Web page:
Figure 1

An evolving stress fracture (arrow) of the proximal left femoral diaphysis with subcortical bone marrow oedema and periosteal oedema medially and laterally.

Figure 2

Probable chronic stress fracture of the left tibia (arrows) with bilateral mid-tibial periosteal reaction.

Discussion

Vitamin D is essential for normal bone homeostasis. This naturally occurring nutrient is present in few foods with the main source of vitamin D via cutaneous synthesis. Solar ultraviolet radiation varies with latitude, and in winter months at latitudes above and below 37° North or South (London is 51° North) sunlight is insufficient to induce cutaneous synthesis of vitamin D.8 Thus, for geographic reasons UK-based military personnel may become seasonally dependent on bodily stores of vitamin D to maintain bone integrity, which diet alone may be inherently insufficient to sustain.

The Scientific Advisory Committee on Nutrition provides evidence of low vitamin D status among all age groups living in the UK.9 Other factors such as the use of sunscreens, lighter skin pigmentation, occupational deprivation of sunlight (eg, submariners), deliberate avoidance of the sun and the wearing of protective military clothing may also interfere with cutaneous vitamin D synthesis.10–12 The UK military population, with its unique, physically demanding roles and special protective clothing and equipment requirements limiting sun exposure, may be at an increased risk of vitamin D deficiency associated lower limb stress fractures.

Though calcichew was prescribed, calciferol preparations (Dekristol) available in the UK may be more appropriate for treating deficiency states.13 According to the Defence Medical Rehabilitation Centre who use the Imperial College of Endocrinology DeKristol Guidelines, a loading dose over 3 months of colecalciferol (Dekristol) 20 000 IU capsules (one capsule weekly for 12 weeks) followed by a maintenance dose of one capsule every 2 weeks is recommended. Higher doses may be required if the patient is taking drugs that accelerate vitamin D metabolism or if there are concerns regarding absorption. Maintenance should be continued so long as risk factors for vitamin D deficiency are present. Vitamin D supplementation appears safe14 and has been shown to facilitate recovery from these injuries.15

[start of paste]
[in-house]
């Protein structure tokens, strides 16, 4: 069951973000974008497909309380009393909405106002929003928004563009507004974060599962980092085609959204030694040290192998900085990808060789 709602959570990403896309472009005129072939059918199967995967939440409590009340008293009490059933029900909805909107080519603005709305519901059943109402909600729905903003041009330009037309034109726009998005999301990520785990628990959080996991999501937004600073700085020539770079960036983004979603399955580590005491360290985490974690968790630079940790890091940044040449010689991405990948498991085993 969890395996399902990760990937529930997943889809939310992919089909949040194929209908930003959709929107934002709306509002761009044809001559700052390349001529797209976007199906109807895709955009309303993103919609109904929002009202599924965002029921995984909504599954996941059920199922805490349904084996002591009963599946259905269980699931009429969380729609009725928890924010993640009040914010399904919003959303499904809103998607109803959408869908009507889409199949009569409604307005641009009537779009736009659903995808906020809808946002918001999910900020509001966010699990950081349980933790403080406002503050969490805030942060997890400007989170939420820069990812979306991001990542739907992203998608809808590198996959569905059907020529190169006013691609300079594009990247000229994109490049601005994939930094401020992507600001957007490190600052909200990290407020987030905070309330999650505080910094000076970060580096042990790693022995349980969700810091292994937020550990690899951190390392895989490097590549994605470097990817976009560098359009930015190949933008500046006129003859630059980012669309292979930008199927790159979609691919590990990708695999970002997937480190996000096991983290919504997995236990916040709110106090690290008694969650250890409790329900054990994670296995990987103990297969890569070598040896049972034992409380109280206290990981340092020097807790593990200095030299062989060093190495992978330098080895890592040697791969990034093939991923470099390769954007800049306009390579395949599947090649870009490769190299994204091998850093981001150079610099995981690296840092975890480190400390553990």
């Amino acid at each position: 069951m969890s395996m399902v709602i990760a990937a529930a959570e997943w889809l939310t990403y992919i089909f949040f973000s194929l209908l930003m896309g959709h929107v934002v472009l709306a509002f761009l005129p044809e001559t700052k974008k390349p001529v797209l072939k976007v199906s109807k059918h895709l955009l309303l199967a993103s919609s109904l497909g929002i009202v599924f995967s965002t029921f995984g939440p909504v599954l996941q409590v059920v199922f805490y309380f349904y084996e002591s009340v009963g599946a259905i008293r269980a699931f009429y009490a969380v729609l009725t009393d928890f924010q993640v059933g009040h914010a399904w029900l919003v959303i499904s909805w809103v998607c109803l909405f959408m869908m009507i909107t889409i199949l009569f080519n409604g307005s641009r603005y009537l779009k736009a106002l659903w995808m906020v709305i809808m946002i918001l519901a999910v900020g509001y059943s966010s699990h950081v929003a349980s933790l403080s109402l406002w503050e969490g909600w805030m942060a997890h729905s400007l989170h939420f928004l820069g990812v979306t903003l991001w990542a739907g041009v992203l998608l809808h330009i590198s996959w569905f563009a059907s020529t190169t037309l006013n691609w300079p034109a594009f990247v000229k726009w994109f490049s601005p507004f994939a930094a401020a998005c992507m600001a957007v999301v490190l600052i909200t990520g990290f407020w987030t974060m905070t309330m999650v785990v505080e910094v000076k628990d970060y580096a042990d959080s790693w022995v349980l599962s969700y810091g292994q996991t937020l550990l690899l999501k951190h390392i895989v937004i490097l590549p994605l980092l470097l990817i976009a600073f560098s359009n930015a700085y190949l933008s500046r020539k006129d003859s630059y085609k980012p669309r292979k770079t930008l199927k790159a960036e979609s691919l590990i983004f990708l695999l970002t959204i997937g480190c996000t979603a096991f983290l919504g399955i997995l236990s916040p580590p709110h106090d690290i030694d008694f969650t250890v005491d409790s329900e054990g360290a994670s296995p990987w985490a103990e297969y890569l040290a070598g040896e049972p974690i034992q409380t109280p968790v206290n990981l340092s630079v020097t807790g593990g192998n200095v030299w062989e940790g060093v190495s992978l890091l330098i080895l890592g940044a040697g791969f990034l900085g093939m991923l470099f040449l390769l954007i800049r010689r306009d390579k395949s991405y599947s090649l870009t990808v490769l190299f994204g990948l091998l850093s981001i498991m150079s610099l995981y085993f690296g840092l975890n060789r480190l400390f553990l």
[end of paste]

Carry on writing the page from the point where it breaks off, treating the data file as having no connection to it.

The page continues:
Few intervention studies prescribe calcium and vitamin D supplementation to military recruits as a preventative measure. Lappe et al4 reported calcium and vitamin D supplementation substantially reduced the incidence of stress fractures by 20% in female naval recruits. This agreed with a study of Finnish male recruits16 which concluded that vitamin D supplementation may lower the serum parathyroid hormone levels and so possibly reduce the incidence of stress fractures. However, Schwellnus and Jordaan17 reported conflicting results and found no statistically significant effect of large-scale calcium supplementation (500 mg/day) beyond usual dietary intake in preventing stress fractures in male recruits during a 9-week physical training programme.

Conclusions

Sunlight exposure and dietary intake may be inadequate to maintain normal serum vitamin D levels in some UK-based military personnel. Soldiers presenting with stress fractures may have unrecognised hypovitaminosis-D which, if left untreated, may delay fracture healing. This case suggests that prescribing calcichew or calciferol may help with fracture healing. Furthermore, the vitamin D status of military personnel in the UK is unknown, yet there is evidence to suggest that vitamin D status is low among all age groups in the UK; therefore, large scale intervention studies of vitamin D supplementation to possibly reduce the incidence of stress fractures in military personnel might be warranted.

  • Received April 30, 2013.
  • Accepted May 15, 2013.

References

View Abstract

Footnotes

  • Acknowledgements Lt Col Rhodri Phillip, Consultant, Rheumatology & Rehabilitation and Mrs Sarah-Jane King, Clinical Specialist Physiotherapist.

  • Contributors JI identified and managed the case. JI and RD diagnosed and treated the patient and they are guarantors. JI, RD, MG and MT drafted and revised the paper.

  • Competing interests None.

  • Patient consent Obtained.

  • Provenance and peer review Not commissioned; externally peer reviewed.